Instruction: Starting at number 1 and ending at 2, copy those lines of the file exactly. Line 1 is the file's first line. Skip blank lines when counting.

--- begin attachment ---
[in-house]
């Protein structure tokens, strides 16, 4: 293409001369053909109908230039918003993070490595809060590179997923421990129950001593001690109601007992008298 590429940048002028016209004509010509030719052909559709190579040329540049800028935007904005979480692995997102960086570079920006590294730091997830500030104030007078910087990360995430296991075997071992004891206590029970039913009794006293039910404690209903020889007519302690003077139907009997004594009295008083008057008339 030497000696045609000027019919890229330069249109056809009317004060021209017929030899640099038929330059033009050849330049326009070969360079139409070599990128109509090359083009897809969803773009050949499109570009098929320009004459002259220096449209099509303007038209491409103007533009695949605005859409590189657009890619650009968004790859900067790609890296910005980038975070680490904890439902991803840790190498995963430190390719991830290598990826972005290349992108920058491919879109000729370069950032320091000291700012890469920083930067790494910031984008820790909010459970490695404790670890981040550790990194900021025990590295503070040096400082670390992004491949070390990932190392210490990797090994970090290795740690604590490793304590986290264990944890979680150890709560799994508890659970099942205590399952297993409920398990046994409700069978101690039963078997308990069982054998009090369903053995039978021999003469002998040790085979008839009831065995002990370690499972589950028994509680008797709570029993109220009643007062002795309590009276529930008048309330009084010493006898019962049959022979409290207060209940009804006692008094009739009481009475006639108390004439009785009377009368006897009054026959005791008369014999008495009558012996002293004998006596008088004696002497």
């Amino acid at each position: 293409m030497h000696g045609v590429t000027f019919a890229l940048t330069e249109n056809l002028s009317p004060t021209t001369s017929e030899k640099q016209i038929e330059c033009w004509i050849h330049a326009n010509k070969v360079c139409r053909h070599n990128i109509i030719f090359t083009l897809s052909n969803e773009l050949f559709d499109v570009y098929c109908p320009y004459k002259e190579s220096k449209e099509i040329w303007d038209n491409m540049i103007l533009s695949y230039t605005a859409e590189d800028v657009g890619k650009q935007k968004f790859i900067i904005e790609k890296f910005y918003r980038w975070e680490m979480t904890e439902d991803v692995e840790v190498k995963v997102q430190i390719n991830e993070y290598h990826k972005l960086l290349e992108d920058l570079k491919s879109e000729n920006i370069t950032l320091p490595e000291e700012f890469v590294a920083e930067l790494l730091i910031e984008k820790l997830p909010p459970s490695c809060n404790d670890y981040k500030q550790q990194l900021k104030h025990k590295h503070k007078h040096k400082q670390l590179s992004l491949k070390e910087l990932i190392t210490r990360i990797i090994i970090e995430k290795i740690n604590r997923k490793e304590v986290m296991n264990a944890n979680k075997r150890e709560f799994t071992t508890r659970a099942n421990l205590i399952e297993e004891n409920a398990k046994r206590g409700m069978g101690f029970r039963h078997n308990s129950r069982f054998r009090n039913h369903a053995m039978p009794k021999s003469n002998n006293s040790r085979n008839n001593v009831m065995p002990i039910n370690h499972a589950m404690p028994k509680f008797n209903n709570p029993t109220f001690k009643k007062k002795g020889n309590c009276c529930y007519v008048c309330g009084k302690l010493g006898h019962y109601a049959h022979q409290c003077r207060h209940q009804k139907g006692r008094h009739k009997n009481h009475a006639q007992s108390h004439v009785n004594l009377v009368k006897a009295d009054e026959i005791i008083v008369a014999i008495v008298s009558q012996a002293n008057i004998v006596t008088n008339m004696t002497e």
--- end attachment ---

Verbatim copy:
[in-house]
């Protein structure tokens, strides 16, 4: 293409001369053909109908230039918003993070490595809060590179997923421990129950001593001690109601007992008298 590429940048002028016209004509010509030719052909559709190579040329540049800028935007904005979480692995997102960086570079920006590294730091997830500030104030007078910087990360995430296991075997071992004891206590029970039913009794006293039910404690209903020889007519302690003077139907009997004594009295008083008057008339 030497000696045609000027019919890229330069249109056809009317004060021209017929030899640099038929330059033009050849330049326009070969360079139409070599990128109509090359083009897809969803773009050949499109570009098929320009004459002259220096449209099509303007038209491409103007533009695949605005859409590189657009890619650009968004790859900067790609890296910005980038975070680490904890439902991803840790190498995963430190390719991830290598990826972005290349992108920058491919879109000729370069950032320091000291700012890469920083930067790494910031984008820790909010459970490695404790670890981040550790990194900021025990590295503070040096400082670390992004491949070390990932190392210490990797090994970090290795740690604590490793304590986290264990944890979680150890709560799994508890659970099942205590399952297993409920398990046994409700069978101690039963078997308990069982054998009090369903053995039978021999003469002998040790085979008839009831065995002990370690499972589950028994509680008797709570029993109220009643007062002795309590009276529930008048309330009084010493006898019962049959022979409290207060209940009804006692008094009739009481009475006639108390004439009785009377009368006897009054026959005791008369014999008495009558012996002293004998006596008088004696002497």